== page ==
Please note: We will consider late applications if places are still available. International students should start the application process as early as possible to allow sufficient time to apply for a visa.
Here are the start dates for the programme.
|Semester Two||Starts – 17 July|
|Ends – 13 November|
|Semester Two||Starts – 15 July|
|Ends – 11 November|
Other important dates
See important dates for the academic year, including orientation, enrolment, study breaks, exams, and graduation.
Before applying, we advise potential candidates to contact us for information about the application process and what the programme involves. Email firstname.lastname@example.org for the MCW information sheet.
How to apply for the Master of Creative Writing
You need to submit two separate applications:
- An Application for Admission to study at the University of Auckland
- An application for the Master of Creative Writing programme
Admission to the University of Auckland does not guarantee you a place on the MCW; the offer is conditional, subject to approval by the programme convenor.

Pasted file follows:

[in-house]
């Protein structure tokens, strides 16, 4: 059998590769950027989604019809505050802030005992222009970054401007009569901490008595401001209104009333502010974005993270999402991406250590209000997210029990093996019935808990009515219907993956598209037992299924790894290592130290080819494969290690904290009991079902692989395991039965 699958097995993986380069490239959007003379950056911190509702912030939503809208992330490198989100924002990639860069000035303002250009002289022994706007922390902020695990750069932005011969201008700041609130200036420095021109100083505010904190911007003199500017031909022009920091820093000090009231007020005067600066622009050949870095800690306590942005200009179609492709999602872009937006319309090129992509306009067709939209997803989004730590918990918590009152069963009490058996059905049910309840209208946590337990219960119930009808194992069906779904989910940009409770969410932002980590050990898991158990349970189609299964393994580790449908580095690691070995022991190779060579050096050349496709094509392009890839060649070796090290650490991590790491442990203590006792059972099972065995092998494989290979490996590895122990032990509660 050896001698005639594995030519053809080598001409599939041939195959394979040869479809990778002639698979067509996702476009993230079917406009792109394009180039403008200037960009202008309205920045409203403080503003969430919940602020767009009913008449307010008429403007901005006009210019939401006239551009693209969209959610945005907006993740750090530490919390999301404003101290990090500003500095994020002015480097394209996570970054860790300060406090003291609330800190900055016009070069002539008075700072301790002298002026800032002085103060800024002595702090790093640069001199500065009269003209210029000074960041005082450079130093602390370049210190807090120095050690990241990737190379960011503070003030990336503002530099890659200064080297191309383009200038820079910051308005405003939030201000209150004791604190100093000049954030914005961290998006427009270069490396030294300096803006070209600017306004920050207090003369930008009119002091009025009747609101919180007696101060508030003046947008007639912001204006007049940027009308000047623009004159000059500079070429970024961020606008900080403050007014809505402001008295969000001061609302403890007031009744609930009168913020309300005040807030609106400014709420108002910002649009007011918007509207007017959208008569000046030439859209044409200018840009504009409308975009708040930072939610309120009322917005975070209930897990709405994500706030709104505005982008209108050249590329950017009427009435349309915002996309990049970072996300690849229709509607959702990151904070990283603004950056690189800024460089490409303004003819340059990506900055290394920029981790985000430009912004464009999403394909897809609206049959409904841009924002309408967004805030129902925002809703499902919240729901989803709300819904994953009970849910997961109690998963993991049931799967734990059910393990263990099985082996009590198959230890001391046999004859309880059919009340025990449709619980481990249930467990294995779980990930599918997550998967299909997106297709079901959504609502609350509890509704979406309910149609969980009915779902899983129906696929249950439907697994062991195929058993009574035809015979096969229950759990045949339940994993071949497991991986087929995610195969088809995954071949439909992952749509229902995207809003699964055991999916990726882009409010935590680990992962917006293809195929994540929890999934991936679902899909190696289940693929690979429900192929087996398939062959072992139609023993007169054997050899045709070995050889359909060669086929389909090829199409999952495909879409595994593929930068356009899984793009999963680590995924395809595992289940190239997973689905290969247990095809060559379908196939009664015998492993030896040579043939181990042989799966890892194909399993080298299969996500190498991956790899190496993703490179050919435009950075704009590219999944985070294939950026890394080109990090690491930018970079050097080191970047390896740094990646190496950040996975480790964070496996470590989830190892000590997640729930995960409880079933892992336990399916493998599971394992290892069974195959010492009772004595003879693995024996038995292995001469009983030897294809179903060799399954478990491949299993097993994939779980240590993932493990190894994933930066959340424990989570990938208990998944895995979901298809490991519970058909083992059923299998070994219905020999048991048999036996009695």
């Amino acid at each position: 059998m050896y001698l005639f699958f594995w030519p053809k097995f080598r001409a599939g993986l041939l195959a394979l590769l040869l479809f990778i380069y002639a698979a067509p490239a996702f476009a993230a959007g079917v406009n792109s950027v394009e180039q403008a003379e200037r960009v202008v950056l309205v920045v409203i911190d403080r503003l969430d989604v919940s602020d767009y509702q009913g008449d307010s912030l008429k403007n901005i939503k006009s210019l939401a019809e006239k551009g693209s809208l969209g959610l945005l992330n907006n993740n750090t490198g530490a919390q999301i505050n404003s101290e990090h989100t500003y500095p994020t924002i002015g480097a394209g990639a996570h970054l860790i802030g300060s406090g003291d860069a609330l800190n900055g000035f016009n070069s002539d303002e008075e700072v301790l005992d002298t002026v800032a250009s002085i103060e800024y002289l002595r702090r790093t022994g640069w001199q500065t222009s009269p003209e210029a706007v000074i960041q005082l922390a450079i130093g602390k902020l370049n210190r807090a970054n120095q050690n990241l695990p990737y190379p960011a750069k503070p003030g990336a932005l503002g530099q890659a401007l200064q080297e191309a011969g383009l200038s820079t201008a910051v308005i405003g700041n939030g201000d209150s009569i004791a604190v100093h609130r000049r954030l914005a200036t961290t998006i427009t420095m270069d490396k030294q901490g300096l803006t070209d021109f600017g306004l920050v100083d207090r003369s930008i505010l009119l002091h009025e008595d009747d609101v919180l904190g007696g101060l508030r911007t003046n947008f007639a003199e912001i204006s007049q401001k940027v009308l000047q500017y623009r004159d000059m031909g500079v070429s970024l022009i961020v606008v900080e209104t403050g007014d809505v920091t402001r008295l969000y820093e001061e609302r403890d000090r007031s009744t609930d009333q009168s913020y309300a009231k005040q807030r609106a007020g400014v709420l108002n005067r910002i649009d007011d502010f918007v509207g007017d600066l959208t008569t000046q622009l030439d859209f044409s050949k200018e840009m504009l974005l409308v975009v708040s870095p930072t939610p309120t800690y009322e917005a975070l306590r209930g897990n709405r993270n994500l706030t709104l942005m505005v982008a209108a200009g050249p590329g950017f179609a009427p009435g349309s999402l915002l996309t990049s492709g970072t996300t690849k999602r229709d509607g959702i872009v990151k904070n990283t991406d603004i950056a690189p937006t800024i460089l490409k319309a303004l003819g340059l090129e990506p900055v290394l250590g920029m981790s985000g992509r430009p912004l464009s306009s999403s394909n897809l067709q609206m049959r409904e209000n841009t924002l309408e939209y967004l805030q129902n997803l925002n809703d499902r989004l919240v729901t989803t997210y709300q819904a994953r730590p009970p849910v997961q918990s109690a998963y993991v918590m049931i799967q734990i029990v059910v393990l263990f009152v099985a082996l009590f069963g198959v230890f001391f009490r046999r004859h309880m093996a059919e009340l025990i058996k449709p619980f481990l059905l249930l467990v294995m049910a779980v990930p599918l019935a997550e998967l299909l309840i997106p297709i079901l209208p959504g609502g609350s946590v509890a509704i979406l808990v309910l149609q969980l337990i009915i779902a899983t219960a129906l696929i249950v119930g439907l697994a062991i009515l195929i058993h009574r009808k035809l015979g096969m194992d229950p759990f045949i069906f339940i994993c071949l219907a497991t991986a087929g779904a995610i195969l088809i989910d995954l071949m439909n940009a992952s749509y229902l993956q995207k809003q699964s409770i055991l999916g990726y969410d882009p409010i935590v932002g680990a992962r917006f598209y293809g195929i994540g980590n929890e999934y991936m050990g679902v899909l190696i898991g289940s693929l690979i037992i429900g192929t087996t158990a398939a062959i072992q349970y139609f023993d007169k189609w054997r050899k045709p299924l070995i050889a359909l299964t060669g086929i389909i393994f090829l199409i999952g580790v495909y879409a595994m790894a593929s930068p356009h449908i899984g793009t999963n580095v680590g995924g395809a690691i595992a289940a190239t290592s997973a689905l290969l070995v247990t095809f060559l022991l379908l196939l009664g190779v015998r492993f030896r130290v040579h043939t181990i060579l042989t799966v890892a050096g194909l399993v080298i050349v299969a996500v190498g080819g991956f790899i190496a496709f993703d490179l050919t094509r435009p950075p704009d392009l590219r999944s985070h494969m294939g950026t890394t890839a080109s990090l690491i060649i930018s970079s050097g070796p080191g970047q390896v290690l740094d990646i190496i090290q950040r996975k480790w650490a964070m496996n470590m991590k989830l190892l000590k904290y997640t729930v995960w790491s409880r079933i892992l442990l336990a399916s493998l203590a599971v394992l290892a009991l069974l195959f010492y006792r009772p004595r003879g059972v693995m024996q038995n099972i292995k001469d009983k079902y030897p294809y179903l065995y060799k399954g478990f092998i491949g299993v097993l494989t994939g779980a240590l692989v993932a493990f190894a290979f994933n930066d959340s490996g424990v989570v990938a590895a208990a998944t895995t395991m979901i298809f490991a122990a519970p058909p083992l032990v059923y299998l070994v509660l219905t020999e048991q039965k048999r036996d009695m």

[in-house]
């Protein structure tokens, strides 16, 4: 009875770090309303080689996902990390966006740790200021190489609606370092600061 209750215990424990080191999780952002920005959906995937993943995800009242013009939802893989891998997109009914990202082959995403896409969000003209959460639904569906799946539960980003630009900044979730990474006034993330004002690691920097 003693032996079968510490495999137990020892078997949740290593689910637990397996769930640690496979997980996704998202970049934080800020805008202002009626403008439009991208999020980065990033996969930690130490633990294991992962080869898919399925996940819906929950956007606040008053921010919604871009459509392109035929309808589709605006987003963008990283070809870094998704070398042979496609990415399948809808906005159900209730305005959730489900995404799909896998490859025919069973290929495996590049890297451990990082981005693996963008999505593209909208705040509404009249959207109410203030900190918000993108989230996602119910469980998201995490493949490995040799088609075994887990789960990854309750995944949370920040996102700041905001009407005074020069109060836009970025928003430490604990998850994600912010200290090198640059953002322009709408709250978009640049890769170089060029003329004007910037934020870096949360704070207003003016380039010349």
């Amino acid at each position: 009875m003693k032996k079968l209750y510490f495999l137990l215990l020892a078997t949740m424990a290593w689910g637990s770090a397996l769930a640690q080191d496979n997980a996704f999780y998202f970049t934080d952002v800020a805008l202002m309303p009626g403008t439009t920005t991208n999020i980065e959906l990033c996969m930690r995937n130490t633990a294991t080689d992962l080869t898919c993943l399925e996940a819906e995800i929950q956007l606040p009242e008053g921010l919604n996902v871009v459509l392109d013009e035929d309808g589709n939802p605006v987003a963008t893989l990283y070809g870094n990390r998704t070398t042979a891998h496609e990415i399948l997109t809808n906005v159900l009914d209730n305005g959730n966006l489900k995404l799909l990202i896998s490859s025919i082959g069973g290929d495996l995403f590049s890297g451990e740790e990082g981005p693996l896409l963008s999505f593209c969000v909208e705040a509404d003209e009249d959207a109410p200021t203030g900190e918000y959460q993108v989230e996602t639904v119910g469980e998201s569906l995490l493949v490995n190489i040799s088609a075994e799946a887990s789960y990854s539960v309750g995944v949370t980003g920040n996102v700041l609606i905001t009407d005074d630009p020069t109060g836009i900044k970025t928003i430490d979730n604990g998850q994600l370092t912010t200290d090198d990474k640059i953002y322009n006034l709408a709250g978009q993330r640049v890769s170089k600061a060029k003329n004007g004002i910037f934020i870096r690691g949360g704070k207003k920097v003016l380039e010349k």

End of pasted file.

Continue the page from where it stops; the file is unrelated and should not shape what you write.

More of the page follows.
The deadline for MCW applications is 8 April.
You may submit your application at any time, but no applications will be read by the programme convenor until April.
Where could this programme take you?
This programme will help refine the skills you need to finish your book and develop your creative practice. Our graduates have published books with a range of publishers including Allen and Unwin, Penguin Random House, Cuba Press, Bloomsbury, Auckland University Press, Canterbury University Press, Huia and Text. These graduates include Rosetta Allan, Caroline Barron, Rose Carlyle, Gina Cole, Jack Remiel Cottrell, Daren Kamali, Angelique Kasmara, Renee Liang, Amy McDaid, Linda Olsson, Emily Perkins and Ruby Porter. As the MCW is entirely comprised of creative practice research, it is not a qualifying programme for a PhD at the University of Auckland. If you are considering a PhD with a creating writing component please contact email@example.com to discuss entry requirements.